James Woods, in The New Yorker, highlights the writing talents of Allan Hollinghurst. The article, “Sons and Lovers,” gives insight into Hollingshurst’s beautifully rendered prose.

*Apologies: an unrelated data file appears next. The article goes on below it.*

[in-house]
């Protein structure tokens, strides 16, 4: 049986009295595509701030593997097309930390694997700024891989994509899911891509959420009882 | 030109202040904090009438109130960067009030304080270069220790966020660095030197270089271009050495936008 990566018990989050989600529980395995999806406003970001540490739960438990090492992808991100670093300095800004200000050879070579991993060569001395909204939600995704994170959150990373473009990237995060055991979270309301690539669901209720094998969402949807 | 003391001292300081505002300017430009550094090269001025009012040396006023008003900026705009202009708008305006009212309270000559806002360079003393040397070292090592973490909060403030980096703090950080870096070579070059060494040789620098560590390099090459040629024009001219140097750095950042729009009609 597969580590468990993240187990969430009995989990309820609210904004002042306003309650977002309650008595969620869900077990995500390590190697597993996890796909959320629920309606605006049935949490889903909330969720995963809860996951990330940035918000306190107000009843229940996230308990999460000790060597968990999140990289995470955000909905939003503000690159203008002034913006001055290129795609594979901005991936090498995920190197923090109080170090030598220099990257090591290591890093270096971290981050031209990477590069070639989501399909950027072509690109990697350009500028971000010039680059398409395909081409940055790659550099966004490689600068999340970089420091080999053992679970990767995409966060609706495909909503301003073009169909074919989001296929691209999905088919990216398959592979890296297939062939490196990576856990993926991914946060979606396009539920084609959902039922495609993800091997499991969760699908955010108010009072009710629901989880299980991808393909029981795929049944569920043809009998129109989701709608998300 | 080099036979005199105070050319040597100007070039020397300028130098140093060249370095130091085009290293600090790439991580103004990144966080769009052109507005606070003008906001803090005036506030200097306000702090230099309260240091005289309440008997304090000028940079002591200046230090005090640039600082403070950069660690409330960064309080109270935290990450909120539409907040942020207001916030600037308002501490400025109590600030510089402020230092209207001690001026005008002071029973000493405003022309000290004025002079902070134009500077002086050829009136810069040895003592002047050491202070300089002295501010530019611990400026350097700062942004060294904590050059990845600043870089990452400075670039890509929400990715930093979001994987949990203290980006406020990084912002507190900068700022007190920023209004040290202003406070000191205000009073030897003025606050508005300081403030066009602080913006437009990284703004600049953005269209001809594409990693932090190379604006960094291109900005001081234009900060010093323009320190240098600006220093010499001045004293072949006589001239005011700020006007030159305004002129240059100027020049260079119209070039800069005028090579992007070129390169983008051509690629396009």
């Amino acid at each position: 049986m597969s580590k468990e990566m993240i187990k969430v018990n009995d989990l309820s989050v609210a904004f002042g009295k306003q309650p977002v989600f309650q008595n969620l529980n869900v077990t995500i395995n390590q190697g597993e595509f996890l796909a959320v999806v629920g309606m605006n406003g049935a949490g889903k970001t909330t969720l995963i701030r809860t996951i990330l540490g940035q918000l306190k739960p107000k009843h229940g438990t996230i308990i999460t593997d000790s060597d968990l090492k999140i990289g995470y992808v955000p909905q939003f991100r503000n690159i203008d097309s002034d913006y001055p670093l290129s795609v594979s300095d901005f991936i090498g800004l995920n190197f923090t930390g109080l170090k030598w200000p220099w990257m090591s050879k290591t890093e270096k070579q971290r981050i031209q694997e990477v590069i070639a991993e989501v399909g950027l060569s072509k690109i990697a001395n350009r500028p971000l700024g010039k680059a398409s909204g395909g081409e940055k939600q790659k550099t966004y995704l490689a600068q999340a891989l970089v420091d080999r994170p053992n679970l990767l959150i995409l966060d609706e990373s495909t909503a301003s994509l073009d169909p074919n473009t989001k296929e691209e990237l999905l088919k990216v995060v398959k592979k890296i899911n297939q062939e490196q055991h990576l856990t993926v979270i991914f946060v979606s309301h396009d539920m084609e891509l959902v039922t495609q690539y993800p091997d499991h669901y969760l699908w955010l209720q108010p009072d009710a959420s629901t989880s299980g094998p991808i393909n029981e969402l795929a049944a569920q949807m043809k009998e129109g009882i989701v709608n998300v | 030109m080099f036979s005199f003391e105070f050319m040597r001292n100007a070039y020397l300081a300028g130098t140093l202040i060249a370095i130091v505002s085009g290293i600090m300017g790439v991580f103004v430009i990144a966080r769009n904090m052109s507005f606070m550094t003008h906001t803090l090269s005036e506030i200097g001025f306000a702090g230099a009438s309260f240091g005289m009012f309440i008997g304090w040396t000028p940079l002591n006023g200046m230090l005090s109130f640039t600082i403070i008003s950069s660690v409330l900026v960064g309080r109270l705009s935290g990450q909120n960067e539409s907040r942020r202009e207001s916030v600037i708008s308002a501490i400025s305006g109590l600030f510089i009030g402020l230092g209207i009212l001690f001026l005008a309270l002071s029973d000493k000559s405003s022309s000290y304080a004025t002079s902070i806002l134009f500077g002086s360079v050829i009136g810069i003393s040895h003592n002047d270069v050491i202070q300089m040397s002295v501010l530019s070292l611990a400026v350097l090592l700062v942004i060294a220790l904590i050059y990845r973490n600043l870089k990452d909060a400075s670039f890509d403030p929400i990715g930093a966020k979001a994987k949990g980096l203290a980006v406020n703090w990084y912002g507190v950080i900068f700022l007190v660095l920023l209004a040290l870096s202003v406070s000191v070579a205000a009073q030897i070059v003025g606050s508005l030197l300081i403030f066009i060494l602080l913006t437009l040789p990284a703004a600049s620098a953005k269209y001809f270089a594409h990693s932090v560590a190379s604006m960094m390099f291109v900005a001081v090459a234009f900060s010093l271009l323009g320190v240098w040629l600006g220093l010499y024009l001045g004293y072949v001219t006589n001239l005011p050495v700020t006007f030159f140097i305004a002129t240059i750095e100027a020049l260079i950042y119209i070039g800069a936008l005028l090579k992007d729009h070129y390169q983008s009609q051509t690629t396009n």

Hollinghurst works quietly, like a poet, goading all the words in his sentences—nouns, verbs, adjectives, and adverbs—into a stealthy equality. I mean something like this, from his novel “The Line of Beauty” (2004): “Above the trees and rooftops the dingy glare of the London sky faded upwards into weak violet heights.” We can suddenly see the twilit sky of a big city afresh, and the literary genius is obviously centered in the unexpected strength of the adjective “weak,” which brings alive the diminishing strata of the urban night sky, overpowered by the bright lights on the ground. The effect is paradoxical, because we usually associate heights not with weakness but with power or command. And the poetry lies not just in what the sentence paints but in how it sounds: there is something mysteriously lovely about the rhythm of “weak violet heights,” and the way the two adjectives turn into a plural noun that is really just another adjective; the sentence does indeed seem to drift away into the far distance.